Within you'll find beds of colorful flowers, more exquisite architecture, leaping fountains and cool shade. There are two entrances to the Generalife, one at the ticket booth on the east side of the complex and another next to the Palacios Nazaries which will take you through the Partal Gardens, a collection of palace gardens with flowing water streams and a large pool of water which reflects a nearby portico.

From the Partal you can follow the Promenade of The Towers, the remains of the main wall and its adjoining towers that separate the Alhambra palace grounds from the Generalife. As you cross a bridge over a small canyon you'll enter the Generalife proper, where you can follow a promenade past the amphitheater to the Lower Gardens, a collection of hedge rows with rectangular ponds at the center and colorful flower beds throughout.

Past this is the Generalife Palace, the white structure sitting atop the hill and the highlight of a visit to the gardens, for it is within that you will find spectacular views, lovely architecture, and the much-photographed Court of the Main Canal, with its crossing jets of water that arc over the rectangular pool. Nearby is the Soultana's Court, another picturesque courtyard with leaping fountains.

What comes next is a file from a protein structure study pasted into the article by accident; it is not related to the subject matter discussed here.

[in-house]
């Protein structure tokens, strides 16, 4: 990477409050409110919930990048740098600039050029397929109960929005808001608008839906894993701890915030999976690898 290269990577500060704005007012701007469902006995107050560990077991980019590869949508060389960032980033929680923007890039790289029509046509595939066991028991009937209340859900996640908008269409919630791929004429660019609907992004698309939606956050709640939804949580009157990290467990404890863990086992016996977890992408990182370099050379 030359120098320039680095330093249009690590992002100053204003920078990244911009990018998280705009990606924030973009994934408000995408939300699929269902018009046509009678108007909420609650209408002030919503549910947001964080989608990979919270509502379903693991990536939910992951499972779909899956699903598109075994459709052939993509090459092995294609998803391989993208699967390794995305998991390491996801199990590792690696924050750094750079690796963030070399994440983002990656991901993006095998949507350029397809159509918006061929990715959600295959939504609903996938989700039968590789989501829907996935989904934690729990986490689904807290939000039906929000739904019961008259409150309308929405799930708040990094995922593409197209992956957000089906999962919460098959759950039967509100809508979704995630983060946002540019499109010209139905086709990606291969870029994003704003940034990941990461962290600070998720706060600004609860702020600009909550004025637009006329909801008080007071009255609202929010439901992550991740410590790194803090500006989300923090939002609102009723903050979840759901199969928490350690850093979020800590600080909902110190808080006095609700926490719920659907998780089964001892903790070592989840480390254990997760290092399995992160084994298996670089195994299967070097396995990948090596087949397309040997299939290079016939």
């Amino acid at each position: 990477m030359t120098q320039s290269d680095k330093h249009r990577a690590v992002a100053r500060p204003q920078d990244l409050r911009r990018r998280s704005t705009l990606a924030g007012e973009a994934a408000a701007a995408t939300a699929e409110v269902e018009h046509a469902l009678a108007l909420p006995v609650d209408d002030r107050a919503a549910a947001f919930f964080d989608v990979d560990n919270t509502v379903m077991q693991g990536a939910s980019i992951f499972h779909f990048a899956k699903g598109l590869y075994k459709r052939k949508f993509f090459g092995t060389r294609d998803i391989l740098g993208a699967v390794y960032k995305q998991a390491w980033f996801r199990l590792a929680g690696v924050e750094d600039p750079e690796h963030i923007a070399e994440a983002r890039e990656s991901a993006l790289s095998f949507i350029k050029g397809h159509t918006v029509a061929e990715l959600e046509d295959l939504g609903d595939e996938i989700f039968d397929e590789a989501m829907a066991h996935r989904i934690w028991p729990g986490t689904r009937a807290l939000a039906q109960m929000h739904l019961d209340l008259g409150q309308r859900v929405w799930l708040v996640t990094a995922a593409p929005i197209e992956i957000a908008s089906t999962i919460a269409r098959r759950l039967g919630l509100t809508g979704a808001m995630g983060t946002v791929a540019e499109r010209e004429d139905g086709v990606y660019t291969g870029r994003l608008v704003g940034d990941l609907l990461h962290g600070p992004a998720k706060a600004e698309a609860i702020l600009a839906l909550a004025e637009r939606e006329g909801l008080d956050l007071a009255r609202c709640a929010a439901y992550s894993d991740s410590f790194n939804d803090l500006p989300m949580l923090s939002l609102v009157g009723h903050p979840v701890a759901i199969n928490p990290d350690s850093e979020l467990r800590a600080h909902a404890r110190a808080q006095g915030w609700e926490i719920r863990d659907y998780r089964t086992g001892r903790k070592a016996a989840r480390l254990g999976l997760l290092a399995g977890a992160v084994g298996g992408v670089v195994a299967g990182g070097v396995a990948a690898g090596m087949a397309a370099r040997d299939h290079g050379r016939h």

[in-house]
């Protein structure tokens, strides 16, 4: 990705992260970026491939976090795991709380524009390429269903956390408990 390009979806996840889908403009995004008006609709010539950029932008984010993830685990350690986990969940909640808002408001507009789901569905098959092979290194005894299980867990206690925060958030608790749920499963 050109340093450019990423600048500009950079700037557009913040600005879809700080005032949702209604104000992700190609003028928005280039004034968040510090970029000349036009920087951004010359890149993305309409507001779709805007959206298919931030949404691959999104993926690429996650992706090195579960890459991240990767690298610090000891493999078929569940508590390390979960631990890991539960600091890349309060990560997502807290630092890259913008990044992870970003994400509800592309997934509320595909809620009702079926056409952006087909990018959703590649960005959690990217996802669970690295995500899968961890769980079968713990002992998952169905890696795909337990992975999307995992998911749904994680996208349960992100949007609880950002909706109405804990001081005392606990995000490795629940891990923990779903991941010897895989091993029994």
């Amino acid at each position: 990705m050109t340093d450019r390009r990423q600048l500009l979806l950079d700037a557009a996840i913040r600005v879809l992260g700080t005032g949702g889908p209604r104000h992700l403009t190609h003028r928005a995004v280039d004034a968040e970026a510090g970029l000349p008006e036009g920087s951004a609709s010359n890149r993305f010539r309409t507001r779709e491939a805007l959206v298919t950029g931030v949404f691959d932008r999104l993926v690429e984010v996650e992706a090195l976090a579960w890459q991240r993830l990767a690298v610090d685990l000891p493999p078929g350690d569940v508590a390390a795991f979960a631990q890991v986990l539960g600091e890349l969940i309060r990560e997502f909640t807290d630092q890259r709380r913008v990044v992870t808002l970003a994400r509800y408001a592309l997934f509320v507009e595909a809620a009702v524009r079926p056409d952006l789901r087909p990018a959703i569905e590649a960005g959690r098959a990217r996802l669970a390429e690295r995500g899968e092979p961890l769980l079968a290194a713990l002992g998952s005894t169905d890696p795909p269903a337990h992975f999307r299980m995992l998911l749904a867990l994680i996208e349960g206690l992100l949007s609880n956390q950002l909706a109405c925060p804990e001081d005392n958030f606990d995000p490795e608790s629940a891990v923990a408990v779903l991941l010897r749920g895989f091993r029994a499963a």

Above the palace are the High Gardens, where you can find a gorgeous long pergola and the Water Stairway, which true to its name is a beautiful stairway with water flowing down its parapets. The gardens are huge, but the layout is simple as everything in the Generalife can be seen along a long, circular path.




Granada

These are the four primary attractions, but the grounds hold many secondary sights as well, some of them quite splendid in their own right and many off the beaten path. If entering the Alhambra on foot from Plaza Nueva, you'll travel up Cuesta de Gomerez through the Granada Gate, an ornamental archway which marks the entrance to the grounds. From here you can continue straight into the Bosque (forest), a delightfully lush and shady wooded area in the canyon beneath the palace complex with streams running along the footpaths, fountains and statues and, in the summertime, fragrant smells from the trees.